Words: Barak Goodman
Photos: Barak Goodman
Friday night the energy was high at the kickoff party for Inaguarada La Primavera at Portland’s Melody Ballroom with performances by Edna Vazquez and Las Cafeteras. The event was put on by Beloved Festival and Soul’d Out Productions and organized by Voz, “A worker-led organization that empowers diverse day laborers and immigrants to improve their working condition and protect civil rights through leadership development, organizing, education and economic opportunity.”
The evening kicked off with art from Alex and Allyson Grey and the sale of raffle tickets for their art in support of Voz. The first musical performance of the evening was from the ever captivating Edna Vazquez. Vazquez is a Portland based latin american artist, raised in Jalisco, Mexico, her composition has melded styles and cultures to create something completely original and wildly inventive.
As her show progressed, the crowd became more comfortable and dancing proceeded. The predominately Latino crowd seemed very at home with the music, and the crowd joined her in singing her final three tracks, with the whole crowd together for her popular single, “Asi.” The mysterious and enchanting performance set the stage for the following act, Las Cafeteras.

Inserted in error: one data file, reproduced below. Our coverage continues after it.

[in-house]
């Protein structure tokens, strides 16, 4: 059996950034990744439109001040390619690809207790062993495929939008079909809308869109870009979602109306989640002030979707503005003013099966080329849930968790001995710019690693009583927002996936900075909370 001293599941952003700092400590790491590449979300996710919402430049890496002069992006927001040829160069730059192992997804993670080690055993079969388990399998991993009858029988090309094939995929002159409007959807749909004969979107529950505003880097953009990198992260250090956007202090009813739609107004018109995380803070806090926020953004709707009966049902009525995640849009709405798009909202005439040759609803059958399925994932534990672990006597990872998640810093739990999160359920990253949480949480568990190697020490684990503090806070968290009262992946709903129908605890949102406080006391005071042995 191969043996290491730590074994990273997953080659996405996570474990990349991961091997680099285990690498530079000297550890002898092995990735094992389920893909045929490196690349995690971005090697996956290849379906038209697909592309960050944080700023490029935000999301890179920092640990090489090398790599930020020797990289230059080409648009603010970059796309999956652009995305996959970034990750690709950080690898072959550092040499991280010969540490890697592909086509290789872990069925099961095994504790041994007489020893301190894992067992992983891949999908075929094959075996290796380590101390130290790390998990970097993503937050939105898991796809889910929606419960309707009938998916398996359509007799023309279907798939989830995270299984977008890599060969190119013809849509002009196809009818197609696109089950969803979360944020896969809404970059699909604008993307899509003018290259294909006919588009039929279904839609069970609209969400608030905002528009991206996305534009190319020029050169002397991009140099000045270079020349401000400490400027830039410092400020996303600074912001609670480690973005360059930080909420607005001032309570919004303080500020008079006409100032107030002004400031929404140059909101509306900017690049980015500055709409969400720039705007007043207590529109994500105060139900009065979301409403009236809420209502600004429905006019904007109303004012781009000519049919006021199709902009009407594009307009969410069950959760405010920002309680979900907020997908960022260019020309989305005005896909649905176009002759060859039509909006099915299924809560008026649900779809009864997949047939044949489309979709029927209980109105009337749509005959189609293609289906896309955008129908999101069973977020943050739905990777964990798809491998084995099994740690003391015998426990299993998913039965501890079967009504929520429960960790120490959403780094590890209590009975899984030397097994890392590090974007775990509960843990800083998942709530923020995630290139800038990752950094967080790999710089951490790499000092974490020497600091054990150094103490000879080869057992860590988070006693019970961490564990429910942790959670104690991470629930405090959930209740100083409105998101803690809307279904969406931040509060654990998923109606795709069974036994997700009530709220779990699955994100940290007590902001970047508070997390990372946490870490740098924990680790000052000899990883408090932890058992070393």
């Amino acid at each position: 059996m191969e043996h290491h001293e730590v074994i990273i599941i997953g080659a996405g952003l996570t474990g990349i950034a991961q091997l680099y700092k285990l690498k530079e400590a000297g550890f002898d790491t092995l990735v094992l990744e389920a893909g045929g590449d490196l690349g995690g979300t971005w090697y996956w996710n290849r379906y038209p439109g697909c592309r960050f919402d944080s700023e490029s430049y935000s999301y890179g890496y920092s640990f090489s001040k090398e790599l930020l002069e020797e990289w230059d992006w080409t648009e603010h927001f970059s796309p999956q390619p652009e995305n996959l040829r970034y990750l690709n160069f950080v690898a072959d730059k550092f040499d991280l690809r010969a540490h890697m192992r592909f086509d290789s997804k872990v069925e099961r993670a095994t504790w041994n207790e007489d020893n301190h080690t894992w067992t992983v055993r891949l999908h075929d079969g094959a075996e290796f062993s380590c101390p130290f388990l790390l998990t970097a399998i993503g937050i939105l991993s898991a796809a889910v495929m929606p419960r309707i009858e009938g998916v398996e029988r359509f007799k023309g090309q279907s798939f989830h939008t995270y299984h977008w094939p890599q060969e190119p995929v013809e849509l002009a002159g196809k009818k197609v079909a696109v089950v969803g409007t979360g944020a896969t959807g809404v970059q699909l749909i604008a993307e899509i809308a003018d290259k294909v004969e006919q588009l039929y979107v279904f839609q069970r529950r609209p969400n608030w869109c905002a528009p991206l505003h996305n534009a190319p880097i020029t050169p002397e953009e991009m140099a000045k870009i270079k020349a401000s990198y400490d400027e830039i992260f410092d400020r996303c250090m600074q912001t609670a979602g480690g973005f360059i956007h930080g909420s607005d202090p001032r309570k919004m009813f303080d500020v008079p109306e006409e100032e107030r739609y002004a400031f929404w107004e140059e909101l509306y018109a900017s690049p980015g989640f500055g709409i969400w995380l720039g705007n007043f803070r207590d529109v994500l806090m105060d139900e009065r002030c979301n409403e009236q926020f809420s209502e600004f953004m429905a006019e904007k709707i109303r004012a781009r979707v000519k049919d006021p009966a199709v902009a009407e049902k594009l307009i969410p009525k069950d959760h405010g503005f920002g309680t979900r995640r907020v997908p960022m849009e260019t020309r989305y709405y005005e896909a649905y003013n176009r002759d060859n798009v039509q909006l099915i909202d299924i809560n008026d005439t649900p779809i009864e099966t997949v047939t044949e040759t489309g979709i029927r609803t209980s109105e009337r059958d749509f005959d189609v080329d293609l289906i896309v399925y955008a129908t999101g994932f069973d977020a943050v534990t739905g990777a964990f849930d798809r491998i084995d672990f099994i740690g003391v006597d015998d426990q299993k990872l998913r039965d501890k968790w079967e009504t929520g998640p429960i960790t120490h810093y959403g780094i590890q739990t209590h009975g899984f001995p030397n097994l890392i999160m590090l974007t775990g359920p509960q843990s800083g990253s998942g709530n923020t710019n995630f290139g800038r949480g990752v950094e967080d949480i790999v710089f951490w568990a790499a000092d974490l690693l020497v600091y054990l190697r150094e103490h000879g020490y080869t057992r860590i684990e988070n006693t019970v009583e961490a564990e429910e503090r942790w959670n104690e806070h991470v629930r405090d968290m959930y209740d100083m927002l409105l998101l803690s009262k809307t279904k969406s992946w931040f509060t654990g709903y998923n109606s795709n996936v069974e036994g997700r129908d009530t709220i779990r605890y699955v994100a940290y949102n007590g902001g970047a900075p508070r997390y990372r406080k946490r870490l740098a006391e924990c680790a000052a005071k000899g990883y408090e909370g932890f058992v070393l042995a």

Las Cafeteras took the stage with a fury, wasting no time to engage the crowd and get them involved and dancing. Brother’s Hector and David Flores showcased their skills and intellect early on, Hector’ zapateado(tap dancing) brought the crowd close and got them dancing. David inquired the crowd after the first song, “What is this place were in? Portland? What was it called before that?” A response from the crowd came, “Multnomah, the tribe here was called The Multnomah.” To which David responded, ” Ok everyone, lets take a moment to appreciate where we are and what we have, and The Multnomah people, whose land we now inhabit”
After another 4 songs, Las Cafeteras exited the stage for a short intermission with speeches from various Voz organizers, all done in both Spanish and English. The speeches addressed the volatile political climate that has been brought upon our nation by it’s current administration. They told stories about immigrants in our community facing arrest and separation from their families. They addressed the fears of day laborers who are now more than ever in danger of arrest and deportation, and finished with the simple request, “Hire a day laborer”
Las Cafeteras took the stage after these riveting speeches, adorned in “Yo No Creo En Fronteras”(I Don’t Believe in Borders” shirts and shook the venue with their final set. The group’s high energy as well as an eclectic range of instruments, the crowd was fully engaged through both sets, so much so that an encore was needed. They closed the night out with their famous and extremely political single, “La Bamba Rebelde”
Es La Bamba Rebelde, es la bamba rebelde que cantaré porque somos chicanos, porque somos chicanos de East L.A. Ay, arriba y arriba ay arriba y arriba y arriba iré
Yo no creo en fronteras, yo no creo en fronteras yo cruzaré yo cruzare yo cruzare.
It’s La Bamba Rebelde, it’s the rebel bamba that I’ll sing
Because we are Chicano, because we are Chicano from East LA.
Ay, up and up and up and up and up and up I’ll go
I do not believe in borders, I do not believe in borders I will cross I will cross and I will cross.